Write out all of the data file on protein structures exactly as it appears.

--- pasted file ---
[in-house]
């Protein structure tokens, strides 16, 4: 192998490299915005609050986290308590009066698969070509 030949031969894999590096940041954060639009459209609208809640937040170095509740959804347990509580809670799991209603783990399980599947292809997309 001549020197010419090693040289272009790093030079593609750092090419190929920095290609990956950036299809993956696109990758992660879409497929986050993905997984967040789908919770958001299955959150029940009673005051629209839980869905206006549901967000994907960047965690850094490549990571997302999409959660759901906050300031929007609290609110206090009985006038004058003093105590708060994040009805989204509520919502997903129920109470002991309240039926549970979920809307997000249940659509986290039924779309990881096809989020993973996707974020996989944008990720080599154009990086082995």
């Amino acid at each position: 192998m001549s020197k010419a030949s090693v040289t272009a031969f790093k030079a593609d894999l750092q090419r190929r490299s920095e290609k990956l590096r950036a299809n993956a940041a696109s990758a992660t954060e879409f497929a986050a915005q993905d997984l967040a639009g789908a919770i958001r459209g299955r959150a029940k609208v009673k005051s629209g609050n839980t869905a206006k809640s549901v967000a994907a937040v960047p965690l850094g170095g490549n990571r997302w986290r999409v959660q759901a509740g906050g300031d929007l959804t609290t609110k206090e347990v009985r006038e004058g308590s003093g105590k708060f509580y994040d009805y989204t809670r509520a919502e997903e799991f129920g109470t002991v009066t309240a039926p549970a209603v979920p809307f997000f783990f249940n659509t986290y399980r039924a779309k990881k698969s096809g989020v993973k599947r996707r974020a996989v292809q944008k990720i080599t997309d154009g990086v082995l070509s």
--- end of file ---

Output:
[in-house]
């Protein structure tokens, strides 16, 4: 192998490299915005609050986290308590009066698969070509 030949031969894999590096940041954060639009459209609208809640937040170095509740959804347990509580809670799991209603783990399980599947292809997309 001549020197010419090693040289272009790093030079593609750092090419190929920095290609990956950036299809993956696109990758992660879409497929986050993905997984967040789908919770958001299955959150029940009673005051629209839980869905206006549901967000994907960047965690850094490549990571997302999409959660759901906050300031929007609290609110206090009985006038004058003093105590708060994040009805989204509520919502997903129920109470002991309240039926549970979920809307997000249940659509986290039924779309990881096809989020993973996707974020996989944008990720080599154009990086082995």
């Amino acid at each position: 192998m001549s020197k010419a030949s090693v040289t272009a031969f790093k030079a593609d894999l750092q090419r190929r490299s920095e290609k990956l590096r950036a299809n993956a940041a696109s990758a992660t954060e879409f497929a986050a915005q993905d997984l967040a639009g789908a919770i958001r459209g299955r959150a029940k609208v009673k005051s629209g609050n839980t869905a206006k809640s549901v967000a994907a937040v960047p965690l850094g170095g490549n990571r997302w986290r999409v959660q759901a509740g906050g300031d929007l959804t609290t609110k206090e347990v009985r006038e004058g308590s003093g105590k708060f509580y994040d009805y989204t809670r509520a919502e997903e799991f129920g109470t002991v009066t309240a039926p549970a209603v979920p809307f997000f783990f249940n659509t986290y399980r039924a779309k990881k698969s096809g989020v993973k599947r996707r974020a996989v292809q944008k990720i080599t997309d154009g990086v082995l070509s």